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OAS Electoral Observation Mission Expresses its Concern for the Extreme Judicialization of the Electoral Process in Guatemala

  July 2, 2023

The Electoral Observation Mission of the Organization of American States (OAS/EOM) for the general elections in Guatemala has followed up on the positions and petitions of the secretaries of nine political parties, which have resulted in the recent resolution of the Constitutional Court (CC) ordering the suspension of the process of allocation of offices, along with an additional review and comparison of the statements of polls not contemplated in the legislation.

According to the Electoral and Political Parties Law (LEPP), the ordinary mechanism to request the review of the count of votes in the Guatemalan electoral process is through the challenge of votes made by the political parties' delegates at the Polling Station (Junta Receptora de Votos, JRV) for irregularities or anomalies that may arise during the voting and counting. These challenges must subsequently be ratified before the corresponding Departmental Electoral Board (JED), in the respective review hearing. According to the legislation, the scrutiny review hearings must be held no later than five days after the voting. It is in that opportunity that the causes of challenge must be verified through the respective examination of the votes, or their recount, as appropriate according to the reason for the challenge.

Considering the above, the OAS/EOM reiterates that it observed a high presence of political party delegates in the JRVs visited on June 25, which was also verified by other national and international election observers. In the overwhelming majority of the JRVs observed by the EOM/OAS, at least four political groups were represented by their delegates at all moments of the voting (opening, midday, closing and counting).

Despite the high number of party delegates, the total number of challenged votes was relatively low, meaning that the political organizations themselves found little to challenge on election day. For example, in the presidential election, less than 0.01% of the votes cast were challenged. The Mission wishes to emphasize that some of the political parties that are now seeking, through injunction (amparo) proceedings, to challenge the election results were precisely those that had the greatest presence of delegates at the voting tables on June 25.

The Mission reiterates that the statement of the polls that have given rise to challenges represent isolated cases that do not alter the preferences expressed at the polls for the second round of the presidential election. After a meticulous work during the voting day, the OAS/EOM concludes that there is no reason to suspect that there were irregularities of such dimension that could affect the electorate's choices in the Presidential race. Once again, it emphasizes that the preliminary results reported by the Supreme Electoral Tribunal (TSE) coincide with those gathered by the OAS/EOM and the EOM-Gt.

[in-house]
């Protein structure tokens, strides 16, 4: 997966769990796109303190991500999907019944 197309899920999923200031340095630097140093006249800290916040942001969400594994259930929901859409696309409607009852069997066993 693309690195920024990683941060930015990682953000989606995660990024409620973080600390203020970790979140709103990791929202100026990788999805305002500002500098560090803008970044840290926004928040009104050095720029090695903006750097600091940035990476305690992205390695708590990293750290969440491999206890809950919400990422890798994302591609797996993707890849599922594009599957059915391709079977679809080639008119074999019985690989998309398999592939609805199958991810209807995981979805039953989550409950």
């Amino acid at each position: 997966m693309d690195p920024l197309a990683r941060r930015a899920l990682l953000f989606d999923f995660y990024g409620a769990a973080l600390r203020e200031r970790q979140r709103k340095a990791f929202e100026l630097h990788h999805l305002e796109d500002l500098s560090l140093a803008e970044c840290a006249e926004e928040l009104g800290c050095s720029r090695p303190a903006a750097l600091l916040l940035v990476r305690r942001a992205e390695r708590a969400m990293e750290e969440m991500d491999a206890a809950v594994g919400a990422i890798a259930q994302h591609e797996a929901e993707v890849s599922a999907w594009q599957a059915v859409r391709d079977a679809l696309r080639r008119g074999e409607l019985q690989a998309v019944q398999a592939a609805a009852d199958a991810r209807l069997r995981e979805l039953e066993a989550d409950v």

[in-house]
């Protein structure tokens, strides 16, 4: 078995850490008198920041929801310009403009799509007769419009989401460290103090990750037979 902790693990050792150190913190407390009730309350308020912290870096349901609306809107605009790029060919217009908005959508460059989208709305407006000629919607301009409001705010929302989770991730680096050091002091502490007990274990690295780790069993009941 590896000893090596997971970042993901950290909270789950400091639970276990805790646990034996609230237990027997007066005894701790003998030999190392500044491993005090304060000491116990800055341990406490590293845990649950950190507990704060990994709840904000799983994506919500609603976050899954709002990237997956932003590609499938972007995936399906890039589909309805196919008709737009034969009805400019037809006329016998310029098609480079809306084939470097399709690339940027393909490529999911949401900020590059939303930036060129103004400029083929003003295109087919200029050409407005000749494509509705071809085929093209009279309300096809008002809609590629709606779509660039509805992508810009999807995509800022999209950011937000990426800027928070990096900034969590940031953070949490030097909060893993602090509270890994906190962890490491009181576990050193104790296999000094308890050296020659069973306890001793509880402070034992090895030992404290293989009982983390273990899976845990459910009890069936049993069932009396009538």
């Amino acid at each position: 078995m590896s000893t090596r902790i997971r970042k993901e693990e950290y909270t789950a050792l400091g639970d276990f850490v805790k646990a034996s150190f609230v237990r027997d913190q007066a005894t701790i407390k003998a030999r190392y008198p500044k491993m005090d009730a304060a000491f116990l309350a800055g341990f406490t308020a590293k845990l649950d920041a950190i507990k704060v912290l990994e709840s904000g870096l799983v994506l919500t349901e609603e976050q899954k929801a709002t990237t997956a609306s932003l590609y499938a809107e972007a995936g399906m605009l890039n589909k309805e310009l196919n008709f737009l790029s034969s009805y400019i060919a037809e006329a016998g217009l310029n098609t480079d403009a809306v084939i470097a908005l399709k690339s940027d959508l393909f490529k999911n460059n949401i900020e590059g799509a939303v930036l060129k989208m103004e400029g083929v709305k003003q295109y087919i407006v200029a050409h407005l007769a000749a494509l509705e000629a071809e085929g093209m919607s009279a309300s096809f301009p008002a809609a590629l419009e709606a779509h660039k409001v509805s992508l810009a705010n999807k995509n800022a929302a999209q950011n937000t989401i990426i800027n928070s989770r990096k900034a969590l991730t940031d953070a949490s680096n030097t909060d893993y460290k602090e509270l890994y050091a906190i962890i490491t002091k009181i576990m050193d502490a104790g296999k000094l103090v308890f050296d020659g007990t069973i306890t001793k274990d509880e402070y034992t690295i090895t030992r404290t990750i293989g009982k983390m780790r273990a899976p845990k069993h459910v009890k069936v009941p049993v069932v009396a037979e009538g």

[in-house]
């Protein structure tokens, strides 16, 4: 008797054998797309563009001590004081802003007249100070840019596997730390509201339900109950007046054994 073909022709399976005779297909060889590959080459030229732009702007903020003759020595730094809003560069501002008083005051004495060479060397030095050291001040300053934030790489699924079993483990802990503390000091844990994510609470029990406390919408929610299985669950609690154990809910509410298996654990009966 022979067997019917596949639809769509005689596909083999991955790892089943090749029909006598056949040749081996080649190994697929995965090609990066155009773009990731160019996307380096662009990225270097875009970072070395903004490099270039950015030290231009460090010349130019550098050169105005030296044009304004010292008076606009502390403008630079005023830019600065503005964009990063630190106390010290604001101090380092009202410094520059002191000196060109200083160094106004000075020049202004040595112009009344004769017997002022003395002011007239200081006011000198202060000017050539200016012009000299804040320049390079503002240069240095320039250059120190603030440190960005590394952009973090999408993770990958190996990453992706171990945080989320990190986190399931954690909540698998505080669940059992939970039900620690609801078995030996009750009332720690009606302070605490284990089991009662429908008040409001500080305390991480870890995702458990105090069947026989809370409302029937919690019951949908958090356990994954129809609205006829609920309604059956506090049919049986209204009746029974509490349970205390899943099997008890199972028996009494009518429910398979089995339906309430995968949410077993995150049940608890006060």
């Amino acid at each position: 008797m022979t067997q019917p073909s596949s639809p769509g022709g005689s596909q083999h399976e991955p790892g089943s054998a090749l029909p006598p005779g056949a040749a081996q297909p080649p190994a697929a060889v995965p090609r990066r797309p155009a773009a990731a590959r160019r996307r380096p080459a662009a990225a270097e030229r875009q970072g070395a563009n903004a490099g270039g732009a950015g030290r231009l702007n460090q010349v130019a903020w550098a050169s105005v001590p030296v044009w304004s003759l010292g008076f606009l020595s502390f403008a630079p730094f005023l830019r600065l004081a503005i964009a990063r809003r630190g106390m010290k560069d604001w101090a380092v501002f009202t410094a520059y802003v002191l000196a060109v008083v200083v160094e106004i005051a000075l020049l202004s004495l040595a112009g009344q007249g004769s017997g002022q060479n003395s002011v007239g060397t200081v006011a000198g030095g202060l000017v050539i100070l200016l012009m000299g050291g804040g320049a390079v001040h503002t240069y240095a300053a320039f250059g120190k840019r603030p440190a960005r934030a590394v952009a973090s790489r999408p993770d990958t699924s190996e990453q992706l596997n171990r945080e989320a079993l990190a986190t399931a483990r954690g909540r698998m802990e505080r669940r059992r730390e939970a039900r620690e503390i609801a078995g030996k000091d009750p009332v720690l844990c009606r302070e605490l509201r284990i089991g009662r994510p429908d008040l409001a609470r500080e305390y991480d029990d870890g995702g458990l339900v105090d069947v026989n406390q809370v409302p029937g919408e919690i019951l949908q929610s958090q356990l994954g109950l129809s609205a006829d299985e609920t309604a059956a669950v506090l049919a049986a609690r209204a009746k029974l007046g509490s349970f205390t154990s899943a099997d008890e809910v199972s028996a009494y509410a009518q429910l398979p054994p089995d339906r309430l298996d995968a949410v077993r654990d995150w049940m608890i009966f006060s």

Although the Mission recognizes that, as stated in the resolution, the CC acts with the intention of "guaranteeing the purity of the electoral process and that the republican, democratic and representative system is not undermined", it also expresses its concern regarding the decision of the CC to admit the appeal and decree the provisional injunction, since, as the CC itself recognizes in the decision, it corresponds to the Supreme Court of Justice to hear the case, according to Article 12 of the Law of Amparo, Personal Exhibit and Constitutionality. Likewise, it is surprising that a new review process is decreed, when the review foreseen in the law has already been completed and the terms and procedures of the law have elapsed. The resolution of the CC contemplates the possibility of challenging even in instances where no observations were raised at the polling station, opening the possibility of questioning the process in a more general way and sowing doubts where there are none.

Previous OAS Missions had issued statements on the high judicialization of the Guatemalan electoral process. This situation is now worsened by the instrumentalization of justice to seek the invalidation of an election that on Sunday June 25 registered the will of the people. The challenge mechanisms in a democratic electoral process must be exhaustive and definitive, a fundamental principle to give citizens certainty that their voting preferences will not always be subject to review.

The OAS General Secretariat urged yesterday that the separation of powers, the autonomy of the electoral authority and the integrity of the electoral process be respected, and that the competences of the different judicial instances be respected so that the granting of decisions of injunction or rejection be given in accordance with the provisions of the Constitution and the electoral legislation.

To feed a narrative of fraud without evidentiary support undermines the will of the people and the democratic institutionality. Elections must be won at the ballot box, not by disqualifying candidates or challenging legitimate results emanating from the electorate. In the democratic game, it is up to the winners to act with humility and to the losers with dignity.

Reference: E-035/23